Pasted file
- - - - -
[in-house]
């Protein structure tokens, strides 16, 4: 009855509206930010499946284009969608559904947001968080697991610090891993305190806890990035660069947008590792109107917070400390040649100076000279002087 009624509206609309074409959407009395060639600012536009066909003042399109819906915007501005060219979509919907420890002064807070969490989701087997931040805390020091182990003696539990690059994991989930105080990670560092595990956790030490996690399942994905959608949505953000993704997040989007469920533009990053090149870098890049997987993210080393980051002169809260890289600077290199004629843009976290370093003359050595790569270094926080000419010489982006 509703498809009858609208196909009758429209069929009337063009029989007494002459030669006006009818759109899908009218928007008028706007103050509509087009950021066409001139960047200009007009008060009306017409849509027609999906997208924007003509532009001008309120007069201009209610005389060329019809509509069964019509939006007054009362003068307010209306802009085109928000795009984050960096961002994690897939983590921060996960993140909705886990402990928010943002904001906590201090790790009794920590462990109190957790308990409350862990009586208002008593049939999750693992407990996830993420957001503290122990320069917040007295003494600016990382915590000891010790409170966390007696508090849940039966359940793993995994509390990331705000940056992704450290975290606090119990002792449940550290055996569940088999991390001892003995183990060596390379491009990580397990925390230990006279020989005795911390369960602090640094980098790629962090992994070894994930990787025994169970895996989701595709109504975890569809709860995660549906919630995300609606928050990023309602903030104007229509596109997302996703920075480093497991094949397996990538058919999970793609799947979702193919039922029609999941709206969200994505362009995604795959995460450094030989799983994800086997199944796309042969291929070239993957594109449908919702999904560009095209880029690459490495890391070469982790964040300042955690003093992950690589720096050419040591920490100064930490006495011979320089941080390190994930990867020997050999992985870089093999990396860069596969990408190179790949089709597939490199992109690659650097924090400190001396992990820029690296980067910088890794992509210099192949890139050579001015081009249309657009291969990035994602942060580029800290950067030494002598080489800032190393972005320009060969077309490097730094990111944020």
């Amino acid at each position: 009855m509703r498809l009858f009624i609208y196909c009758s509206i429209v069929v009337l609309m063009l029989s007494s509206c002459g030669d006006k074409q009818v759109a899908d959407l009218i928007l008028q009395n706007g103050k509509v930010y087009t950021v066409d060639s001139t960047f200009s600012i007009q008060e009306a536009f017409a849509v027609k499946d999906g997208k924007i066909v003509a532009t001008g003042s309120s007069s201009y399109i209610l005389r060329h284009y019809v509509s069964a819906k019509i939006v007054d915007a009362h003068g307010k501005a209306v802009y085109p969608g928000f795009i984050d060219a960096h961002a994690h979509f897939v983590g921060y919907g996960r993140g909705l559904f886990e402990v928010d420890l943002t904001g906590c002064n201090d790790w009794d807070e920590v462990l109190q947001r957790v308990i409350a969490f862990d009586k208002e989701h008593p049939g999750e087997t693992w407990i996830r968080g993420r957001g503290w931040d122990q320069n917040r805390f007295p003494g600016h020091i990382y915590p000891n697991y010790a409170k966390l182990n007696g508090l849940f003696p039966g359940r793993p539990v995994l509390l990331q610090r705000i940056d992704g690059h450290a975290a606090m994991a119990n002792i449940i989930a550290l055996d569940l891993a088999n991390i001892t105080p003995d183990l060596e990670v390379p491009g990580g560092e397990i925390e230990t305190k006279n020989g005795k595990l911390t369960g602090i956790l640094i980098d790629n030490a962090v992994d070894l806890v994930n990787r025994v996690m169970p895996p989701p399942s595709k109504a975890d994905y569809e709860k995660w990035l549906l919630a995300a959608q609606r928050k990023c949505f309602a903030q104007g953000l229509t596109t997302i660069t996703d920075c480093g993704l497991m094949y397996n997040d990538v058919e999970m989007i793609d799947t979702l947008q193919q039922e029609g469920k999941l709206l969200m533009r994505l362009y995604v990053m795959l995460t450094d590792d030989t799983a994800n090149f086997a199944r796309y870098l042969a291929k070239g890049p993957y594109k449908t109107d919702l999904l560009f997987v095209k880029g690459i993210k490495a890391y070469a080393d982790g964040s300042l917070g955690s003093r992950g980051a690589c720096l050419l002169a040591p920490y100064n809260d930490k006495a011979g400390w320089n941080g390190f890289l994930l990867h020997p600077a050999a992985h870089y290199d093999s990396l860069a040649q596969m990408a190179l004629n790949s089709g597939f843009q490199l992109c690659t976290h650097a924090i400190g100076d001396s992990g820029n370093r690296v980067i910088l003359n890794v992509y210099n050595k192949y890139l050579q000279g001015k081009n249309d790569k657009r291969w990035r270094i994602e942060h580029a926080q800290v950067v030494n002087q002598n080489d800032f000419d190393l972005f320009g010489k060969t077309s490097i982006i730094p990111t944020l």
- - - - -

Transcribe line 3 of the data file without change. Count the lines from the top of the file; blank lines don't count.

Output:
């Amino acid at each position: 009855m509703r498809l009858f009624i609208y196909c009758s509206i429209v069929v009337l609309m063009l029989s007494s509206c002459g030669d006006k074409q009818v759109a899908d959407l009218i928007l008028q009395n706007g103050k509509v930010y087009t950021v066409d060639s001139t960047f200009s600012i007009q008060e009306a536009f017409a849509v027609k499946d999906g997208k924007i066909v003509a532009t001008g003042s309120s007069s201009y399109i209610l005389r060329h284009y019809v509509s069964a819906k019509i939006v007054d915007a009362h003068g307010k501005a209306v802009y085109p969608g928000f795009i984050d060219a960096h961002a994690h979509f897939v983590g921060y919907g996960r993140g909705l559904f886990e402990v928010d420890l943002t904001g906590c002064n201090d790790w009794d807070e920590v462990l109190q947001r957790v308990i409350a969490f862990d009586k208002e989701h008593p049939g999750e087997t693992w407990i996830r968080g993420r957001g503290w931040d122990q320069n917040r805390f007295p003494g600016h020091i990382y915590p000891n697991y010790a409170k966390l182990n007696g508090l849940f003696p039966g359940r793993p539990v995994l509390l990331q610090r705000i940056d992704g690059h450290a975290a606090m994991a119990n002792i449940i989930a550290l055996d569940l891993a088999n991390i001892t105080p003995d183990l060596e990670v390379p491009g990580g560092e397990i925390e230990t305190k006279n020989g005795k595990l911390t369960g602090i956790l640094i980098d790629n030490a962090v992994d070894l806890v994930n990787r025994v996690m169970p895996p989701p399942s595709k109504a975890d994905y569809e709860k995660w990035l549906l919630a995300a959608q609606r928050k990023c949505f309602a903030q104007g953000l229509t596109t997302i660069t996703d920075c480093g993704l497991m094949y397996n997040d990538v058919e999970m989007i793609d799947t979702l947008q193919q039922e029609g469920k999941l709206l969200m533009r994505l362009y995604v990053m795959l995460t450094d590792d030989t799983a994800n090149f086997a199944r796309y870098l042969a291929k070239g890049p993957y594109k449908t109107d919702l999904l560009f997987v095209k880029g690459i993210k490495a890391y070469a080393d982790g964040s300042l917070g955690s003093r992950g980051a690589c720096l050419l002169a040591p920490y100064n809260d930490k006495a011979g400390w320089n941080g390190f890289l994930l990867h020997p600077a050999a992985h870089y290199d093999s990396l860069a040649q596969m990408a190179l004629n790949s089709g597939f843009q490199l992109c690659t976290h650097a924090i400190g100076d001396s992990g820029n370093r690296v980067i910088l003359n890794v992509y210099n050595k192949y890139l050579q000279g001015k081009n249309d790569k657009r291969w990035r270094i994602e942060h580029a926080q800290v950067v030494n002087q002598n080489d800032f000419d190393l972005f320009g010489k060969t077309s490097i982006i730094p990111t944020l």